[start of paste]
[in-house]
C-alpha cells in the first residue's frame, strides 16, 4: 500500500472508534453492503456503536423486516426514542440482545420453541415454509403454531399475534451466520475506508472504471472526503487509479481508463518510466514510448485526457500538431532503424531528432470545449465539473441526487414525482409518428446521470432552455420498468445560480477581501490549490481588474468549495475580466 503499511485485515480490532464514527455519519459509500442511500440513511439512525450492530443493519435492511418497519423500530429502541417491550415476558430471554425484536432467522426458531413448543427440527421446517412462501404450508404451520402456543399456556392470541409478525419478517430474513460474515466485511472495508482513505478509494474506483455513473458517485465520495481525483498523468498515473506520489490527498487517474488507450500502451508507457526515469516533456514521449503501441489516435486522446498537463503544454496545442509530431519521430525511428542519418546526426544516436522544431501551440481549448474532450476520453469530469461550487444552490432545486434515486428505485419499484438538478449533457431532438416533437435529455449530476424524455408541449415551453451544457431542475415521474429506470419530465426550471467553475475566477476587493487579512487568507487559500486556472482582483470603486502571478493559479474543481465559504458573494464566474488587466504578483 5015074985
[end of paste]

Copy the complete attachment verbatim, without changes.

[in-house]
C-alpha cells in the first residue's frame, strides 16, 4: 500500500472508534453492503456503536423486516426514542440482545420453541415454509403454531399475534451466520475506508472504471472526503487509479481508463518510466514510448485526457500538431532503424531528432470545449465539473441526487414525482409518428446521470432552455420498468445560480477581501490549490481588474468549495475580466 503499511485485515480490532464514527455519519459509500442511500440513511439512525450492530443493519435492511418497519423500530429502541417491550415476558430471554425484536432467522426458531413448543427440527421446517412462501404450508404451520402456543399456556392470541409478525419478517430474513460474515466485511472495508482513505478509494474506483455513473458517485465520495481525483498523468498515473506520489490527498487517474488507450500502451508507457526515469516533456514521449503501441489516435486522446498537463503544454496545442509530431519521430525511428542519418546526426544516436522544431501551440481549448474532450476520453469530469461550487444552490432545486434515486428505485419499484438538478449533457431532438416533437435529455449530476424524455408541449415551453451544457431542475415521474429506470419530465426550471467553475475566477476587493487579512487568507487559500486556472482582483470603486502571478493559479474543481465559504458573494464566474488587466504578483 5015074985